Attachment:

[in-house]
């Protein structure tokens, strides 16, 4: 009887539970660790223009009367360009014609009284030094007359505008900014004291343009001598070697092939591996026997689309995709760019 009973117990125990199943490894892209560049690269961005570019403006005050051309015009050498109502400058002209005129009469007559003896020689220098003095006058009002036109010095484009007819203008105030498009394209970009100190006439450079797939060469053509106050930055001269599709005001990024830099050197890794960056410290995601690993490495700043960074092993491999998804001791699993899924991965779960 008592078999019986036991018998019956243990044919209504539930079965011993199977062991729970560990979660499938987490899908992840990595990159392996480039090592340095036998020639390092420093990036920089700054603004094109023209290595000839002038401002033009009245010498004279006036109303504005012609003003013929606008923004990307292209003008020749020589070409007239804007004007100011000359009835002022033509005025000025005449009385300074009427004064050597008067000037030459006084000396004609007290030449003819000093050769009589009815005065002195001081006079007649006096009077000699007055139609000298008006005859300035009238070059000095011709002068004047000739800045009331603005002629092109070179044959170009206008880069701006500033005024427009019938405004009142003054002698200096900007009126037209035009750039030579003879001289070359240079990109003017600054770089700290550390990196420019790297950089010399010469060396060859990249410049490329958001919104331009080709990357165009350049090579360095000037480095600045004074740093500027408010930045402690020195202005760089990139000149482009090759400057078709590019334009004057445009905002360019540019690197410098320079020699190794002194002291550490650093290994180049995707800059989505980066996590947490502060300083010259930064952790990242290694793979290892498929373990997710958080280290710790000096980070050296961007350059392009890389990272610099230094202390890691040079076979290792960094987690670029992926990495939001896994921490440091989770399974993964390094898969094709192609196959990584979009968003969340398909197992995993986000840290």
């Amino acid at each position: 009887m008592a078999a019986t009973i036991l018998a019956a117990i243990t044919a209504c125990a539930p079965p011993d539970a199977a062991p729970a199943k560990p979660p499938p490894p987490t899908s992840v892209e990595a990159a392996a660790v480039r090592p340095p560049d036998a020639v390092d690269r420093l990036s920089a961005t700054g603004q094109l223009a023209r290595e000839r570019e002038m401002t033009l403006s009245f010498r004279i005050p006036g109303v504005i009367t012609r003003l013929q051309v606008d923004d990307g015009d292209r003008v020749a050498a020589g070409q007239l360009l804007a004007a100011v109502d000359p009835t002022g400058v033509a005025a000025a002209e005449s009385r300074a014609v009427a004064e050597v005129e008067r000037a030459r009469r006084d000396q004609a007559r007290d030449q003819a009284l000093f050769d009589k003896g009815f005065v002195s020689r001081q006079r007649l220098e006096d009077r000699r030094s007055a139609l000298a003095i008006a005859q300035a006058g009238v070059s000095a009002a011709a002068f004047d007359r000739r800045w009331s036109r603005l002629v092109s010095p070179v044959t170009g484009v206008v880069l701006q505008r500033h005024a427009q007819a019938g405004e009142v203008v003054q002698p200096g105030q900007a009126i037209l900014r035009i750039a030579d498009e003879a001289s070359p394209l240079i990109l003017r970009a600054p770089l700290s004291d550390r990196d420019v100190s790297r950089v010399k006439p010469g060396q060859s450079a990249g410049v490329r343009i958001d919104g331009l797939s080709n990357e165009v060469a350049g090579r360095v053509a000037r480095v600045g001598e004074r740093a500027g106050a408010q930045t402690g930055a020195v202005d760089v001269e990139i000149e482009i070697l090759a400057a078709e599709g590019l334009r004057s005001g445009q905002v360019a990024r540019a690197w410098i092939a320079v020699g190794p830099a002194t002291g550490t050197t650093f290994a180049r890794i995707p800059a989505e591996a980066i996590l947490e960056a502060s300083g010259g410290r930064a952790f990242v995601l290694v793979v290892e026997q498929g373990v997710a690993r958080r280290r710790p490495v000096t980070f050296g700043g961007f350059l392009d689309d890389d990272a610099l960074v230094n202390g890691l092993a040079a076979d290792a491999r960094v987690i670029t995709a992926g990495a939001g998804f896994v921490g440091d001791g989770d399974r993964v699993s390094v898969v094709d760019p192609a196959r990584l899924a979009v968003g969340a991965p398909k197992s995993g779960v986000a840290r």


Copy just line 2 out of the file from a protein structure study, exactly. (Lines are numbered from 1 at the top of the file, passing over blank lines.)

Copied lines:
């Protein structure tokens, strides 16, 4: 009887539970660790223009009367360009014609009284030094007359505008900014004291343009001598070697092939591996026997689309995709760019 009973117990125990199943490894892209560049690269961005570019403006005050051309015009050498109502400058002209005129009469007559003896020689220098003095006058009002036109010095484009007819203008105030498009394209970009100190006439450079797939060469053509106050930055001269599709005001990024830099050197890794960056410290995601690993490495700043960074092993491999998804001791699993899924991965779960 008592078999019986036991018998019956243990044919209504539930079965011993199977062991729970560990979660499938987490899908992840990595990159392996480039090592340095036998020639390092420093990036920089700054603004094109023209290595000839002038401002033009009245010498004279006036109303504005012609003003013929606008923004990307292209003008020749020589070409007239804007004007100011000359009835002022033509005025000025005449009385300074009427004064050597008067000037030459006084000396004609007290030449003819000093050769009589009815005065002195001081006079007649006096009077000699007055139609000298008006005859300035009238070059000095011709002068004047000739800045009331603005002629092109070179044959170009206008880069701006500033005024427009019938405004009142003054002698200096900007009126037209035009750039030579003879001289070359240079990109003017600054770089700290550390990196420019790297950089010399010469060396060859990249410049490329958001919104331009080709990357165009350049090579360095000037480095600045004074740093500027408010930045402690020195202005760089990139000149482009090759400057078709590019334009004057445009905002360019540019690197410098320079020699190794002194002291550490650093290994180049995707800059989505980066996590947490502060300083010259930064952790990242290694793979290892498929373990997710958080280290710790000096980070050296961007350059392009890389990272610099230094202390890691040079076979290792960094987690670029992926990495939001896994921490440091989770399974993964390094898969094709192609196959990584979009968003969340398909197992995993986000840290």